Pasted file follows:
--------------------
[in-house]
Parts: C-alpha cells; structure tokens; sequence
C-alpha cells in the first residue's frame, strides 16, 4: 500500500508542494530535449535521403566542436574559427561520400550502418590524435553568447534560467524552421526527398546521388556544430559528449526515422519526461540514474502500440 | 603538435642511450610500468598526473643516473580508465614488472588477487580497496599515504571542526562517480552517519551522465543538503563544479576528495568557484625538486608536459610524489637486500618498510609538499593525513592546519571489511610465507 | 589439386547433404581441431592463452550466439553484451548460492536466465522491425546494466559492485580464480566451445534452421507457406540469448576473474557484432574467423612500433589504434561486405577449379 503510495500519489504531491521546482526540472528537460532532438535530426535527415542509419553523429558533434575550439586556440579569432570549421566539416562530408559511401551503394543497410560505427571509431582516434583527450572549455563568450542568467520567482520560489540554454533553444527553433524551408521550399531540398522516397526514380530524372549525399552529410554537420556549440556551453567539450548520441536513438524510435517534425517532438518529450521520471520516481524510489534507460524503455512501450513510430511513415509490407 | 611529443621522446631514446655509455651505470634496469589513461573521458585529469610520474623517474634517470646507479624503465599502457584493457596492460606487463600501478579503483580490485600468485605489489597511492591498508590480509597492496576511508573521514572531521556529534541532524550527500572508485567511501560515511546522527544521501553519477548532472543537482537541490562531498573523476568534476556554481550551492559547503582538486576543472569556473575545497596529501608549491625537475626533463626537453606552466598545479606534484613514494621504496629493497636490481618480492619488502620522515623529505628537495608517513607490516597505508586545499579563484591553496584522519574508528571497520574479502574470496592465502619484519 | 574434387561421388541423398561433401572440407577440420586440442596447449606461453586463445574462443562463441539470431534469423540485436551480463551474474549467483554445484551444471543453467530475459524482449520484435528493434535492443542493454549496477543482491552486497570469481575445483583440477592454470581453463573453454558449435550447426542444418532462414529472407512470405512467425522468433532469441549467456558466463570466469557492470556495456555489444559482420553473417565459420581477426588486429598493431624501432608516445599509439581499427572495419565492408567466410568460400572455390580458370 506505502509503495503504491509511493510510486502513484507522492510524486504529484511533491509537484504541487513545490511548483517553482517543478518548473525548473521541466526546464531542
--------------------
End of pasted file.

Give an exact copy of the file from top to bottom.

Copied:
[in-house]
Parts: C-alpha cells; structure tokens; sequence
C-alpha cells in the first residue's frame, strides 16, 4: 500500500508542494530535449535521403566542436574559427561520400550502418590524435553568447534560467524552421526527398546521388556544430559528449526515422519526461540514474502500440 | 603538435642511450610500468598526473643516473580508465614488472588477487580497496599515504571542526562517480552517519551522465543538503563544479576528495568557484625538486608536459610524489637486500618498510609538499593525513592546519571489511610465507 | 589439386547433404581441431592463452550466439553484451548460492536466465522491425546494466559492485580464480566451445534452421507457406540469448576473474557484432574467423612500433589504434561486405577449379 503510495500519489504531491521546482526540472528537460532532438535530426535527415542509419553523429558533434575550439586556440579569432570549421566539416562530408559511401551503394543497410560505427571509431582516434583527450572549455563568450542568467520567482520560489540554454533553444527553433524551408521550399531540398522516397526514380530524372549525399552529410554537420556549440556551453567539450548520441536513438524510435517534425517532438518529450521520471520516481524510489534507460524503455512501450513510430511513415509490407 | 611529443621522446631514446655509455651505470634496469589513461573521458585529469610520474623517474634517470646507479624503465599502457584493457596492460606487463600501478579503483580490485600468485605489489597511492591498508590480509597492496576511508573521514572531521556529534541532524550527500572508485567511501560515511546522527544521501553519477548532472543537482537541490562531498573523476568534476556554481550551492559547503582538486576543472569556473575545497596529501608549491625537475626533463626537453606552466598545479606534484613514494621504496629493497636490481618480492619488502620522515623529505628537495608517513607490516597505508586545499579563484591553496584522519574508528571497520574479502574470496592465502619484519 | 574434387561421388541423398561433401572440407577440420586440442596447449606461453586463445574462443562463441539470431534469423540485436551480463551474474549467483554445484551444471543453467530475459524482449520484435528493434535492443542493454549496477543482491552486497570469481575445483583440477592454470581453463573453454558449435550447426542444418532462414529472407512470405512467425522468433532469441549467456558466463570466469557492470556495456555489444559482420553473417565459420581477426588486429598493431624501432608516445599509439581499427572495419565492408567466410568460400572455390580458370 506505502509503495503504491509511493510510486502513484507522492510524486504529484511533491509537484504541487513545490511548483517553482517543478518548473525548473521541466526546464531542